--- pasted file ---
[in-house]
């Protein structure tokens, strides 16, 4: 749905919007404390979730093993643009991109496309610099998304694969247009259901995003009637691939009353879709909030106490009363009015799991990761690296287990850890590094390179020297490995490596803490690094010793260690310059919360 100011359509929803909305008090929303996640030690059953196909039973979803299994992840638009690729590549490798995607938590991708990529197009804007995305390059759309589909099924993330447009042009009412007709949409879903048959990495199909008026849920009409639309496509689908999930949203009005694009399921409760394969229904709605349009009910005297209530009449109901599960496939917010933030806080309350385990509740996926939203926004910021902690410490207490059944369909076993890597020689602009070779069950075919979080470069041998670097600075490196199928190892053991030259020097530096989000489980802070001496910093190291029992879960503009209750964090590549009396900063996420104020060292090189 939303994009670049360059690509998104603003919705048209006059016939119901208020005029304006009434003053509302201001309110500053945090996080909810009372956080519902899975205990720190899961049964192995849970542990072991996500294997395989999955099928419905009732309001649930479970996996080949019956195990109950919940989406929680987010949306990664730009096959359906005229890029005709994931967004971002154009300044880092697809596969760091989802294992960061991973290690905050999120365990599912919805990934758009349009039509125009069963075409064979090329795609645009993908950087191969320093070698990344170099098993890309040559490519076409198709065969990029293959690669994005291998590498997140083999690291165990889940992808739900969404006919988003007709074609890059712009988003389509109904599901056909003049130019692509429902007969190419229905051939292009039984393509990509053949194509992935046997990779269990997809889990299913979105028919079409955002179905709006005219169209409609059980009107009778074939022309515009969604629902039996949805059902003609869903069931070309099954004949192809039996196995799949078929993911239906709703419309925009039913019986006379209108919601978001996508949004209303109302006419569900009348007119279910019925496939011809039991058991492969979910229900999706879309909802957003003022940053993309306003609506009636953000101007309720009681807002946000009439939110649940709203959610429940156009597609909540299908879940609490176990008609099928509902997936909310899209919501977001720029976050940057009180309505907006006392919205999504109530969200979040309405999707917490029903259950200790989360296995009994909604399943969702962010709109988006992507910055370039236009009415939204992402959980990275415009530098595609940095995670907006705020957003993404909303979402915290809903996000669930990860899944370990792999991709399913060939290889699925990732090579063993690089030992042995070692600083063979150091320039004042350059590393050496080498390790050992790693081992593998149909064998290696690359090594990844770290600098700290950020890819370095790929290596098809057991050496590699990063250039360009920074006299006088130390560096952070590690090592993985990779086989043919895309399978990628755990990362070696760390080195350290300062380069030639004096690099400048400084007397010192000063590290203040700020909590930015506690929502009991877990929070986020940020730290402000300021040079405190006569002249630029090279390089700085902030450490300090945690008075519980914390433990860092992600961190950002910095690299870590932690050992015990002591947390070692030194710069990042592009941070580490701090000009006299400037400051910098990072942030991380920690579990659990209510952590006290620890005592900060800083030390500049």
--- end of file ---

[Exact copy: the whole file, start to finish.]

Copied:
[in-house]
């Protein structure tokens, strides 16, 4: 749905919007404390979730093993643009991109496309610099998304694969247009259901995003009637691939009353879709909030106490009363009015799991990761690296287990850890590094390179020297490995490596803490690094010793260690310059919360 100011359509929803909305008090929303996640030690059953196909039973979803299994992840638009690729590549490798995607938590991708990529197009804007995305390059759309589909099924993330447009042009009412007709949409879903048959990495199909008026849920009409639309496509689908999930949203009005694009399921409760394969229904709605349009009910005297209530009449109901599960496939917010933030806080309350385990509740996926939203926004910021902690410490207490059944369909076993890597020689602009070779069950075919979080470069041998670097600075490196199928190892053991030259020097530096989000489980802070001496910093190291029992879960503009209750964090590549009396900063996420104020060292090189 939303994009670049360059690509998104603003919705048209006059016939119901208020005029304006009434003053509302201001309110500053945090996080909810009372956080519902899975205990720190899961049964192995849970542990072991996500294997395989999955099928419905009732309001649930479970996996080949019956195990109950919940989406929680987010949306990664730009096959359906005229890029005709994931967004971002154009300044880092697809596969760091989802294992960061991973290690905050999120365990599912919805990934758009349009039509125009069963075409064979090329795609645009993908950087191969320093070698990344170099098993890309040559490519076409198709065969990029293959690669994005291998590498997140083999690291165990889940992808739900969404006919988003007709074609890059712009988003389509109904599901056909003049130019692509429902007969190419229905051939292009039984393509990509053949194509992935046997990779269990997809889990299913979105028919079409955002179905709006005219169209409609059980009107009778074939022309515009969604629902039996949805059902003609869903069931070309099954004949192809039996196995799949078929993911239906709703419309925009039913019986006379209108919601978001996508949004209303109302006419569900009348007119279910019925496939011809039991058991492969979910229900999706879309909802957003003022940053993309306003609506009636953000101007309720009681807002946000009439939110649940709203959610429940156009597609909540299908879940609490176990008609099928509902997936909310899209919501977001720029976050940057009180309505907006006392919205999504109530969200979040309405999707917490029903259950200790989360296995009994909604399943969702962010709109988006992507910055370039236009009415939204992402959980990275415009530098595609940095995670907006705020957003993404909303979402915290809903996000669930990860899944370990792999991709399913060939290889699925990732090579063993690089030992042995070692600083063979150091320039004042350059590393050496080498390790050992790693081992593998149909064998290696690359090594990844770290600098700290950020890819370095790929290596098809057991050496590699990063250039360009920074006299006088130390560096952070590690090592993985990779086989043919895309399978990628755990990362070696760390080195350290300062380069030639004096690099400048400084007397010192000063590290203040700020909590930015506690929502009991877990929070986020940020730290402000300021040079405190006569002249630029090279390089700085902030450490300090945690008075519980914390433990860092992600961190950002910095690299870590932690050992015990002591947390070692030194710069990042592009941070580490701090000009006299400037400051910098990072942030991380920690579990659990209510952590006290620890005592900060800083030390500049």